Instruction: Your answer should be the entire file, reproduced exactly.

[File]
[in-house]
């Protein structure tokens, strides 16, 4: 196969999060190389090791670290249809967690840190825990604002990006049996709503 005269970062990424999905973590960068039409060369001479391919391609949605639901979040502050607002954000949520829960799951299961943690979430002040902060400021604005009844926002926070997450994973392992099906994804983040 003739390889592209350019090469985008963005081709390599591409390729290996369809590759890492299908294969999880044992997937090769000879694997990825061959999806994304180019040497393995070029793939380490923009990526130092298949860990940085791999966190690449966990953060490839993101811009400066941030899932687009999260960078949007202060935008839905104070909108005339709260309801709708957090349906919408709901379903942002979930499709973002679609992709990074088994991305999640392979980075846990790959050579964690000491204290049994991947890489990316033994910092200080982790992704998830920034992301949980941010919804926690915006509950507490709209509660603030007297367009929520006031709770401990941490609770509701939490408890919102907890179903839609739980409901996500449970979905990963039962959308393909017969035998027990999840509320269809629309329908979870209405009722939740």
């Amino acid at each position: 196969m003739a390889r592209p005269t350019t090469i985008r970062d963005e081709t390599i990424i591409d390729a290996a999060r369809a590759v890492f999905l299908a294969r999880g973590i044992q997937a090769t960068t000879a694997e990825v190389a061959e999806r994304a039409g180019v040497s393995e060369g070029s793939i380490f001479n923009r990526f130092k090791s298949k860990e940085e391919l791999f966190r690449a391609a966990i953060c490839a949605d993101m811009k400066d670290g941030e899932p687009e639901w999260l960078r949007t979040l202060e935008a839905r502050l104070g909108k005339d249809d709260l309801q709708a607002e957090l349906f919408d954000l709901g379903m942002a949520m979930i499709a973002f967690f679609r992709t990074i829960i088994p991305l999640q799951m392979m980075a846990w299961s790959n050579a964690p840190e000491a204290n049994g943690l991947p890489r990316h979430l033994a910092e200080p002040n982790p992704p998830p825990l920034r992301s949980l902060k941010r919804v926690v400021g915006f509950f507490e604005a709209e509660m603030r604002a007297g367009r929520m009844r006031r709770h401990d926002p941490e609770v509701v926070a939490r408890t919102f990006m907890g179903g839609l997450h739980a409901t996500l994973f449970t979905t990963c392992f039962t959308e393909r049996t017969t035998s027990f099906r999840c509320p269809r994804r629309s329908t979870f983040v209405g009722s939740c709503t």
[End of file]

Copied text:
[in-house]
């Protein structure tokens, strides 16, 4: 196969999060190389090791670290249809967690840190825990604002990006049996709503 005269970062990424999905973590960068039409060369001479391919391609949605639901979040502050607002954000949520829960799951299961943690979430002040902060400021604005009844926002926070997450994973392992099906994804983040 003739390889592209350019090469985008963005081709390599591409390729290996369809590759890492299908294969999880044992997937090769000879694997990825061959999806994304180019040497393995070029793939380490923009990526130092298949860990940085791999966190690449966990953060490839993101811009400066941030899932687009999260960078949007202060935008839905104070909108005339709260309801709708957090349906919408709901379903942002979930499709973002679609992709990074088994991305999640392979980075846990790959050579964690000491204290049994991947890489990316033994910092200080982790992704998830920034992301949980941010919804926690915006509950507490709209509660603030007297367009929520006031709770401990941490609770509701939490408890919102907890179903839609739980409901996500449970979905990963039962959308393909017969035998027990999840509320269809629309329908979870209405009722939740």
């Amino acid at each position: 196969m003739a390889r592209p005269t350019t090469i985008r970062d963005e081709t390599i990424i591409d390729a290996a999060r369809a590759v890492f999905l299908a294969r999880g973590i044992q997937a090769t960068t000879a694997e990825v190389a061959e999806r994304a039409g180019v040497s393995e060369g070029s793939i380490f001479n923009r990526f130092k090791s298949k860990e940085e391919l791999f966190r690449a391609a966990i953060c490839a949605d993101m811009k400066d670290g941030e899932p687009e639901w999260l960078r949007t979040l202060e935008a839905r502050l104070g909108k005339d249809d709260l309801q709708a607002e957090l349906f919408d954000l709901g379903m942002a949520m979930i499709a973002f967690f679609r992709t990074i829960i088994p991305l999640q799951m392979m980075a846990w299961s790959n050579a964690p840190e000491a204290n049994g943690l991947p890489r990316h979430l033994a910092e200080p002040n982790p992704p998830p825990l920034r992301s949980l902060k941010r919804v926690v400021g915006f509950f507490e604005a709209e509660m603030r604002a007297g367009r929520m009844r006031r709770h401990d926002p941490e609770v509701v926070a939490r408890t919102f990006m907890g179903g839609l997450h739980a409901t996500l994973f449970t979905t990963c392992f039962t959308e393909r049996t017969t035998s027990f099906r999840c509320p269809r994804r629309s329908t979870f983040v209405g009722s939740c709503t």